One of the best ways we have found to introduce emotions is having a basic self-regulation “check in” for our sign in routine every morning.
It has made a world of difference in children understanding how they feel.
Throughout the day the kids can come back and move their picture to its appropriate location as needed. It is fascinating to watch them check in as they realize that their emotions are changing throughout the day.
I am amazed at how reflective and observant many students are. I often see children who have moved their picture to sad and then seen friends come to help support them and ask if they want to play. I am often in awe at how frequently children want to help each other.
As the year progresses we change and eventually add more emotions as we teach them to the students. We will then teach them more strategies to help them deal with their emotions in age appropriate ways.
I use the product “This is how I feel,” shown below, for our check in for my class. It allows me to have kid friendly images for my students as we learn about the emotions one at a time.
I teach each emotion in isolation and usually read a book with a fiction character about the emotion to help kids understand it better.
We then brainstorm together what makes us feel that emotion and why. At first there is a lot of copying of ideas but as children are more aware of their emotions they love to share their original ideas.
As you can see in the image below I will put out chart paper during learning center time and allow students to represent through pictures or words what makes them feel an emotion.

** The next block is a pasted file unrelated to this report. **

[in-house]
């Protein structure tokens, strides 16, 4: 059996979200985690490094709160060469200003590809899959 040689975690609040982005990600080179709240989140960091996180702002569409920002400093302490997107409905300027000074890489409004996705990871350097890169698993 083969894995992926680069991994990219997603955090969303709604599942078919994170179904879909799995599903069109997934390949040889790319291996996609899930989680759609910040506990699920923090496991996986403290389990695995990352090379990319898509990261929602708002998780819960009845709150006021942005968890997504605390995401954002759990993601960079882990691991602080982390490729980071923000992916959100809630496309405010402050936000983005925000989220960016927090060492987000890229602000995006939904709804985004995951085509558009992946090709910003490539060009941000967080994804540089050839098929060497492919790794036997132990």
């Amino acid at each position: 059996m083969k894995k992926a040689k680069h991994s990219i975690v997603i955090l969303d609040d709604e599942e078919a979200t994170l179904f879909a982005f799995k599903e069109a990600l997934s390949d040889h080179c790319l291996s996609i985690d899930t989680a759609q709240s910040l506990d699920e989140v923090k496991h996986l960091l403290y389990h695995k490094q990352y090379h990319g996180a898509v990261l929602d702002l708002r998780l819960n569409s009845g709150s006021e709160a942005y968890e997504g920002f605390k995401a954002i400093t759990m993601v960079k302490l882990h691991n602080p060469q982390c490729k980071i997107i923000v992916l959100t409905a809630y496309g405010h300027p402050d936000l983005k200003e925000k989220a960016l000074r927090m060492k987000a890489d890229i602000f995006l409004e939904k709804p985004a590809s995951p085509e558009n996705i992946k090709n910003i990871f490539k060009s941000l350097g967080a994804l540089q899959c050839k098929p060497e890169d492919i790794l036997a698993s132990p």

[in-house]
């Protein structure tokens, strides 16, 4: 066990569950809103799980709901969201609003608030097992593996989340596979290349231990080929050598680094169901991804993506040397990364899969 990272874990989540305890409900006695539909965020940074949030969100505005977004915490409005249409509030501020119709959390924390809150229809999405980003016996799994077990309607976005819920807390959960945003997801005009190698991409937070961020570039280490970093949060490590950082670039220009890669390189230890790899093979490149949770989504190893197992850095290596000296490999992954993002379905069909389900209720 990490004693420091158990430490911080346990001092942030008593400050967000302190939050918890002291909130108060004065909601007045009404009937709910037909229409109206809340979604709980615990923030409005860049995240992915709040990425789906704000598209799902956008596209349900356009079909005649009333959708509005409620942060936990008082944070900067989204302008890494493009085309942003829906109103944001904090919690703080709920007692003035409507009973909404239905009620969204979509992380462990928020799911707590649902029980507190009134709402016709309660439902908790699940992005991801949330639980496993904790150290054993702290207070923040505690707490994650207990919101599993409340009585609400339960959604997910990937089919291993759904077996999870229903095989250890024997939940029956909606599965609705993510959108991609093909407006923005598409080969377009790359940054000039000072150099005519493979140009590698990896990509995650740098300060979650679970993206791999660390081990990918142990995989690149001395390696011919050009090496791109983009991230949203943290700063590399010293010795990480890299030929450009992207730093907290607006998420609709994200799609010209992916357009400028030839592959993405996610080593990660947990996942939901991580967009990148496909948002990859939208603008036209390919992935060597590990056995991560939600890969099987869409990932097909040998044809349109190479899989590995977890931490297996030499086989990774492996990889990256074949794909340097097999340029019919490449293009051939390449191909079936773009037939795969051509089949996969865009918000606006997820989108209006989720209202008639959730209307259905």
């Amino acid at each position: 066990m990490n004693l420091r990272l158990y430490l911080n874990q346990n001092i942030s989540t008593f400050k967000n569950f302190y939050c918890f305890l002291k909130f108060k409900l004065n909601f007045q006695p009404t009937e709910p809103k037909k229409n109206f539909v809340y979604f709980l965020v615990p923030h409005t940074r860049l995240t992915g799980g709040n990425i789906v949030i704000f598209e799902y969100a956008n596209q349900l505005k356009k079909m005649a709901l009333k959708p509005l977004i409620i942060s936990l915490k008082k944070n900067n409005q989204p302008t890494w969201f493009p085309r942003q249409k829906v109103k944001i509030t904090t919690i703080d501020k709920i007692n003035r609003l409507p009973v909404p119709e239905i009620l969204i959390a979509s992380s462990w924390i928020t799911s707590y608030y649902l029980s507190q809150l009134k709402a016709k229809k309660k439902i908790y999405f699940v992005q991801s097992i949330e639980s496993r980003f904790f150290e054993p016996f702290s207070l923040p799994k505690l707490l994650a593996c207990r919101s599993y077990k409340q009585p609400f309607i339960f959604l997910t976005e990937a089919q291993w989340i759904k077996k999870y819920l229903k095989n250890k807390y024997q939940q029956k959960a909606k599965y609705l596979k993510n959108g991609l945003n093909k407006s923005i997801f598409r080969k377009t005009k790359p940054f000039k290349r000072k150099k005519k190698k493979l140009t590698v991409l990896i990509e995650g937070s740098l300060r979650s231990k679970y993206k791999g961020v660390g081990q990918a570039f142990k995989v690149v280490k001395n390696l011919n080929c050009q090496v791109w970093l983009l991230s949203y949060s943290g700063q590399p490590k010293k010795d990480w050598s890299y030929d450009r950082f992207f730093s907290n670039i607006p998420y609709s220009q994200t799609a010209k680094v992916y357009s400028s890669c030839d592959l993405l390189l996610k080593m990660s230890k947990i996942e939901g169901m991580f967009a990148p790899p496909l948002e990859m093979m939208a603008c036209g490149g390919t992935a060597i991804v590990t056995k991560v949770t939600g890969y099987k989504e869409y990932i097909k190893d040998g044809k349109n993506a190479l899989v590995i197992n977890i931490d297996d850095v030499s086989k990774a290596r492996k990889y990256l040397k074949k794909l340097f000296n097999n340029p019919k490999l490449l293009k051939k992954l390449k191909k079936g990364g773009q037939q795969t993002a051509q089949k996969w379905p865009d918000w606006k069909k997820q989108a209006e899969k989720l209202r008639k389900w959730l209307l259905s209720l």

We then share our ideas with the class afterward and post their thoughts in the classroom.
They love reading these, as they remember all the situations, and reflecting upon how they are the same or different from their friends.
This is the best type of learning for me as I firmly believe that children learn best from each other.
In order to create the barriers between the three options, we use electrical tape as it easily is removed from magnetic white boards.
The photos we use are the smallest size we can print in a collage at our local grocery store. 9 images can be printed on a 4″*6″ sheet.
Magnetic Photo Options:
Photo sleeves can be cut to fit the size of the images you are using and taped along the edges to stay secure. I have found these at the Dollar Store.
Photos can be attached to juice lids glue magnets to the back.
I have also found at the Dollar Store full magnetic sheets for photos which can be attached cut.
I’ve used all three options in the past. This year I am using the magnetic sheets as it was the cheapest option from the Dollar store and I didn’t have enough juice lids! They worked great but were easily lost.